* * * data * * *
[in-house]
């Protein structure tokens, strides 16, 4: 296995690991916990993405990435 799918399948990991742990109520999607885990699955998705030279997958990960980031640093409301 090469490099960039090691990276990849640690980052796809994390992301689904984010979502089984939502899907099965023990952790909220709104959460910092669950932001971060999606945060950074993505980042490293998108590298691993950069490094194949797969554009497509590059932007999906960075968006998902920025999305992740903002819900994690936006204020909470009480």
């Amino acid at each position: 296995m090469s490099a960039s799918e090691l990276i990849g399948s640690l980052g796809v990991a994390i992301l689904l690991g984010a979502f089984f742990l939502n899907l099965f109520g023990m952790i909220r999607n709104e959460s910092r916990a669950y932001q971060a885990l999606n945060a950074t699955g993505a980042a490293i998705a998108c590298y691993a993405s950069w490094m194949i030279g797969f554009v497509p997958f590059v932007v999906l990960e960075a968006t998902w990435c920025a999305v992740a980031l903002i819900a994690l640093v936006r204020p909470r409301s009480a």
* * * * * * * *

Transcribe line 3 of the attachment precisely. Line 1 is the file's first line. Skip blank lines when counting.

């Amino acid at each position: 296995m090469s490099a960039s799918e090691l990276i990849g399948s640690l980052g796809v990991a994390i992301l689904l690991g984010a979502f089984f742990l939502n899907l099965f109520g023990m952790i909220r999607n709104e959460s910092r916990a669950y932001q971060a885990l999606n945060a950074t699955g993505a980042a490293i998705a998108c590298y691993a993405s950069w490094m194949i030279g797969f554009v497509p997958f590059v932007v999906l990960e960075a968006t998902w990435c920025a999305v992740a980031l903002i819900a994690l640093v936006r204020p909470r409301s009480a």